Rent Shop Volunteer Join

Q. Who is Mr. Smarty Plants?

A: There are those who suspect Wildflower Center volunteers are the culpable and capable culprits. Yet, others think staff members play some, albeit small, role. You can torture us with your plant questions, but we will never reveal the Green Guru's secret identity.

Help us grow by giving to the Plant Database Fund or by becoming a member

Did you know you can access the Native Plant Information Network with your web-enabled smartphone?

Share

Ask Mr. Smarty Plants

Ask Mr. Smarty Plants is a free service provided by the staff and volunteers at the Lady Bird Johnson Wildflower Center.

Search Smarty Plants
See a list of all Smarty Plants questions

Please forgive us, but Mr. Smarty Plants has been overwhelmed by a flood of mail and must take a break for awhile to catch up. We hope to be accepting new questions again soon. Thank you!

Need help with plant identification, visit the plant identification page.

 
rate this answer
1 rating

Monday - March 30, 2009

From: Austin , TX
Region: Southwest
Topic: Privacy Screening
Title: Screen plant for Austin
Answered by: Barbara Medford

QUESTION:

I live in Austin Texas and am looking for a small tree or large shrub that will obscure the view from my kitchen window into my neighbors. I am looking for an evergreen plant that gets no wider than 8 feet and is at least 6 feet tall to block the window. I would like a native plant, one that will tolerate dry limestone filled soil. The tree would be located on the south side of our house. Thank you for your help.

ANSWER:

You probably would prefer something evergreen for this purpose, but we will also suggest some small deciduous trees that would make a lovely view out of your kitchen window, and in the winter, even the bare branches would block the view somewhat. We do want to caution you about roots and foundations. Even if you plant a small tree, you need to be aware that most of the roots will be in the upper 6 to 12 inches of soil, and can extend beyond the canopy (shadow line) of the tree. A smaller tree or shrub is not going to be much of a threat to your foundation, especially as long as you keep the soil around the foundation from settling by making sure it is kept moist during dry times. We would still suggest that you plant a shrub about 4 feet from your foundation, and a tree at least 6 feet. This will also keep the mature shrub or tree from being so close to your window that it has to be pruned back to keep it from banging on the side of the house. You didn't say, but we are assuming, since you plan to plant on the south side of your house, that it will get a fair amount of sun. We are going to go to our Recommended Species for Central Texas, and look for shrubs and trees that require sun (6 hours or more a day) to part sun (2 to 6 hours). Since they will be native to this area, they will already be adapted to our dry limestone filled soil, and require less water, fertilizer and maintenance.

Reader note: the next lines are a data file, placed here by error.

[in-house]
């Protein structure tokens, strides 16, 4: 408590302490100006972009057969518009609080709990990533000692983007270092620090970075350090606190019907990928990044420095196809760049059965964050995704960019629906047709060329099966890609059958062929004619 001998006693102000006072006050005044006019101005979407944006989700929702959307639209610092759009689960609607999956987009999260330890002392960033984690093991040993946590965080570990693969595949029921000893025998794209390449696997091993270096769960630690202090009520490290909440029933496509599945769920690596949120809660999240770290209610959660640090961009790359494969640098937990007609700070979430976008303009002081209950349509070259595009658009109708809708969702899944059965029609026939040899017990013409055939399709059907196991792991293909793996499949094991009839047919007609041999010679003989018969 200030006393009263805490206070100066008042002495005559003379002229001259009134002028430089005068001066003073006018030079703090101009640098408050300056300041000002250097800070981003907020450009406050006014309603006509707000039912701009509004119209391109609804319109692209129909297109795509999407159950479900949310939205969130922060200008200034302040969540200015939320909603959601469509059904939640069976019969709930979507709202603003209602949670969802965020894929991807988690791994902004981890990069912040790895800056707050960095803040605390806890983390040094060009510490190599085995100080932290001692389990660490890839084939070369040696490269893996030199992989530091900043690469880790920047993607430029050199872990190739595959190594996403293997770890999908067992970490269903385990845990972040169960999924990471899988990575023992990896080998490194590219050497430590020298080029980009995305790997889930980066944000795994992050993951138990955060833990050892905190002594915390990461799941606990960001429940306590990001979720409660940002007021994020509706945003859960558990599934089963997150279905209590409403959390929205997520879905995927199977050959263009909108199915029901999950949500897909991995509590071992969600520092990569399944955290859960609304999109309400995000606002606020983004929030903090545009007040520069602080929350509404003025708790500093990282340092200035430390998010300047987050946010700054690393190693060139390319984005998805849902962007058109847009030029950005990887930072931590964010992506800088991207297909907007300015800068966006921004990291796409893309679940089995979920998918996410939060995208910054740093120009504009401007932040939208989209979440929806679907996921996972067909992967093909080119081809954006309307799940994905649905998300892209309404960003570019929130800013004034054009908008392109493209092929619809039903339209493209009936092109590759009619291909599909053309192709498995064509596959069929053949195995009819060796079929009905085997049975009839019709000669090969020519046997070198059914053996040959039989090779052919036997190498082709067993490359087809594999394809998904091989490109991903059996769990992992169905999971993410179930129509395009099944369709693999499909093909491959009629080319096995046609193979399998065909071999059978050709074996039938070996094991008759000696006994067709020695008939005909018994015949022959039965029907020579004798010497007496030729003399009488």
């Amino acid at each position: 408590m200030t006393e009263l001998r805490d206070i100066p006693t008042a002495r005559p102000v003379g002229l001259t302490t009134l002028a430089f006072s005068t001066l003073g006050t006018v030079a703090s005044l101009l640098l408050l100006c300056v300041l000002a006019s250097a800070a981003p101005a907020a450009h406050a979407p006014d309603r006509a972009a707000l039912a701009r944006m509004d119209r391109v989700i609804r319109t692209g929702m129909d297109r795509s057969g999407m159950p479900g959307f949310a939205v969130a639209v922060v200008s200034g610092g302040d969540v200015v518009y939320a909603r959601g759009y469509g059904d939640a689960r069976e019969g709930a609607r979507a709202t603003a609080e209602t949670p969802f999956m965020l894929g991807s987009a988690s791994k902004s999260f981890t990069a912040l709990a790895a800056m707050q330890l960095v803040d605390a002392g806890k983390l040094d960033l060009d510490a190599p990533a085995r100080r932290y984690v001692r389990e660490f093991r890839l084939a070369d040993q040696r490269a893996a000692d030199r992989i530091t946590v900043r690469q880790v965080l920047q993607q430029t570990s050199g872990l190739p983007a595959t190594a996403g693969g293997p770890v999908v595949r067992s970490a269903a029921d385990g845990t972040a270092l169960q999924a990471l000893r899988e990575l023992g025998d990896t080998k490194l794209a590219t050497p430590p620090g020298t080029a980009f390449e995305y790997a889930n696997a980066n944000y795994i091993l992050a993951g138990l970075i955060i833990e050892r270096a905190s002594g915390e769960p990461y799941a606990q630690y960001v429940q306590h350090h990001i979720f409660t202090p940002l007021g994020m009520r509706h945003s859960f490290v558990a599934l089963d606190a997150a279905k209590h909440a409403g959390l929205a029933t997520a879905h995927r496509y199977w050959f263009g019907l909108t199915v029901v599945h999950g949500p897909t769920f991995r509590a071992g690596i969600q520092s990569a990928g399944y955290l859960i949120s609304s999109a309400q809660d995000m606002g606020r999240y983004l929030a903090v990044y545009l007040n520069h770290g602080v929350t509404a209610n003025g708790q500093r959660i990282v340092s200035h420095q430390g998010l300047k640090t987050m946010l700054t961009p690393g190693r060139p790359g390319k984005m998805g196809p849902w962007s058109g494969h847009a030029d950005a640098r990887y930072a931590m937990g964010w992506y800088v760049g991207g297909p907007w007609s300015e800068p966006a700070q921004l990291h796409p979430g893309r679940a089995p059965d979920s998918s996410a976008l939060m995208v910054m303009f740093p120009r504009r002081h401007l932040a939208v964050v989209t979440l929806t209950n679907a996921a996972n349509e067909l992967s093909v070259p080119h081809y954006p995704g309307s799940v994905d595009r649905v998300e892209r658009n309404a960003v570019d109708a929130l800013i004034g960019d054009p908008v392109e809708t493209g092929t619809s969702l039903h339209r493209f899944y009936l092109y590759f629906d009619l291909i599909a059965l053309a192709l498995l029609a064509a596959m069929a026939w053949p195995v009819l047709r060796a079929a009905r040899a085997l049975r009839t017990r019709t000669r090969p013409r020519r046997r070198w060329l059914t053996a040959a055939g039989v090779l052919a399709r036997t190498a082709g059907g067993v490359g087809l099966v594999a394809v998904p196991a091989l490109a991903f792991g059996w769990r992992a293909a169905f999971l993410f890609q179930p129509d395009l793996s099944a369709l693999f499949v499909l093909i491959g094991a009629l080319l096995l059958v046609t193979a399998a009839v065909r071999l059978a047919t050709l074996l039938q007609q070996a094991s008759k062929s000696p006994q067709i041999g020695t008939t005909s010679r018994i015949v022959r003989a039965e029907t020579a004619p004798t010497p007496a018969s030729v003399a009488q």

Shrubs for Central Texas

Ilex vomitoria (yaupon) - evergreen

Rhus virens (evergreen sumac) - semi-evergreen

Sophora secundiflora (Texas mountain-laurel) - evergreen

Morella cerifera (wax myrtle) - evergreen

Small trees for Central Texas

Bauhinia lunarioides (Texasplume) - deciduous

Cercis canadensis var. texensis (Texas redbud) - deciduous

Chilopsis linearis (desert willow) - deciduous

Prunus mexicana (Mexican plum) - deciduous


Ilex vomitoria

Rhus virens

Sophora secundiflora

Morella cerifera

Bauhinia lunarioides

Cercis canadensis var. texensis

Chilopsis linearis

Prunus mexicana

 

 

More Privacy Screening Questions

Privacy hedge, thick, fast-growing in Georgetown TX
August 31, 2010 - I want to plant a privacy hedge in Austin Texas Edwards escarpment so it's rocky soil. Looking for something thick, fast growing and can be kept to 7'. It's along a wrought iron fence and ranges fr...
view the full question and answer

Privacy screen by pool in Friendswood, TX
October 07, 2009 - We just moved into a new home with a pool in the backyard. We are trying to figure out what to plant along the back fence to allow for a bit of privacy; we have no direct backyard neighbors but there...
view the full question and answer

Hedgerow to block sounds and scenes of traffic
May 01, 2011 - What would make the best year round hedgerow to block the sight and sounds of traffic 60 feet from my house?
view the full question and answer

Privacy Hedge Plant for CA
January 26, 2016 - We recently moved into a new home right on the border of Cherry Valley and Beaumont, Ca. We are at an elevation of 2,900 ft. We are looking for a plant that we can use as a privacy hedge along our bac...
view the full question and answer

Evergreen privacy screen
August 10, 2015 - We are looking for a good plant(s) that would provide a privacy screen by our fence. We were looking at clumping bamboo (maybe black) because it grows quickly and it not too thick. The new plants woul...
view the full question and answer

Support the Wildflower Center by Donating Online or Becoming a Member today.